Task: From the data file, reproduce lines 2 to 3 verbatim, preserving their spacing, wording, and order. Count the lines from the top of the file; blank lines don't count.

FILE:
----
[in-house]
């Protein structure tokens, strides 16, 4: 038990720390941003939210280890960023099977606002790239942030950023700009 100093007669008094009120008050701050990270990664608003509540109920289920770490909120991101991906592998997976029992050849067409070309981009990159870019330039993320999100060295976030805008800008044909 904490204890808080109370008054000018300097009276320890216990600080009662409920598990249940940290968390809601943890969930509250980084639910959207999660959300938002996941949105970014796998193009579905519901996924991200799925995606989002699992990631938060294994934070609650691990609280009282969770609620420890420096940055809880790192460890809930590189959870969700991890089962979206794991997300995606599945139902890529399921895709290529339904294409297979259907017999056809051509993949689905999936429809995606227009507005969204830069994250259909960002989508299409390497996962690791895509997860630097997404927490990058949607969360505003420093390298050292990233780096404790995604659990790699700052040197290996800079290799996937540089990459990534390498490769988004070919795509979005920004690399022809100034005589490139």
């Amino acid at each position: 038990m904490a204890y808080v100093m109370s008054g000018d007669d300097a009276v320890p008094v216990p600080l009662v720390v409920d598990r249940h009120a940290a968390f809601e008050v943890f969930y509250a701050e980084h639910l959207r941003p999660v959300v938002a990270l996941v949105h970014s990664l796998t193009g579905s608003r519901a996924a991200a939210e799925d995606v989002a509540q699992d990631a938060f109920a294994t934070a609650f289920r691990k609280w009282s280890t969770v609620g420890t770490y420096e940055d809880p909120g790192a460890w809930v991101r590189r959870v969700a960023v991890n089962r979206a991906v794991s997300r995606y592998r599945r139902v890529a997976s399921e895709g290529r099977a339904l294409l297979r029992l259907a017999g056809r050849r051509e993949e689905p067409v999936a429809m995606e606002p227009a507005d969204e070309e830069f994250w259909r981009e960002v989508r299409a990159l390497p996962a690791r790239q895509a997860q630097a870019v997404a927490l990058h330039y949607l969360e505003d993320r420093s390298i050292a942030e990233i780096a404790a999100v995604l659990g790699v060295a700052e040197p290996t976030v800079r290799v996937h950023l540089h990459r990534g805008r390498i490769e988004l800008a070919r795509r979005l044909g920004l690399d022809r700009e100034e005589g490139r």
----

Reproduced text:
């Protein structure tokens, strides 16, 4: 038990720390941003939210280890960023099977606002790239942030950023700009 100093007669008094009120008050701050990270990664608003509540109920289920770490909120991101991906592998997976029992050849067409070309981009990159870019330039993320999100060295976030805008800008044909 904490204890808080109370008054000018300097009276320890216990600080009662409920598990249940940290968390809601943890969930509250980084639910959207999660959300938002996941949105970014796998193009579905519901996924991200799925995606989002699992990631938060294994934070609650691990609280009282969770609620420890420096940055809880790192460890809930590189959870969700991890089962979206794991997300995606599945139902890529399921895709290529339904294409297979259907017999056809051509993949689905999936429809995606227009507005969204830069994250259909960002989508299409390497996962690791895509997860630097997404927490990058949607969360505003420093390298050292990233780096404790995604659990790699700052040197290996800079290799996937540089990459990534390498490769988004070919795509979005920004690399022809100034005589490139």
């Amino acid at each position: 038990m904490a204890y808080v100093m109370s008054g000018d007669d300097a009276v320890p008094v216990p600080l009662v720390v409920d598990r249940h009120a940290a968390f809601e008050v943890f969930y509250a701050e980084h639910l959207r941003p999660v959300v938002a990270l996941v949105h970014s990664l796998t193009g579905s608003r519901a996924a991200a939210e799925d995606v989002a509540q699992d990631a938060f109920a294994t934070a609650f289920r691990k609280w009282s280890t969770v609620g420890t770490y420096e940055d809880p909120g790192a460890w809930v991101r590189r959870v969700a960023v991890n089962r979206a991906v794991s997300r995606y592998r599945r139902v890529a997976s399921e895709g290529r099977a339904l294409l297979r029992l259907a017999g056809r050849r051509e993949e689905p067409v999936a429809m995606e606002p227009a507005d969204e070309e830069f994250w259909r981009e960002v989508r299409a990159l390497p996962a690791r790239q895509a997860q630097a870019v997404a927490l990058h330039y949607l969360e505003d993320r420093s390298i050292a942030e990233i780096a404790a999100v995604l659990g790699v060295a700052e040197p290996t976030v800079r290799v996937h950023l540089h990459r990534g805008r390498i490769e988004l800008a070919r795509r979005l044909g920004l690399d022809r700009e100034e005589g490139r």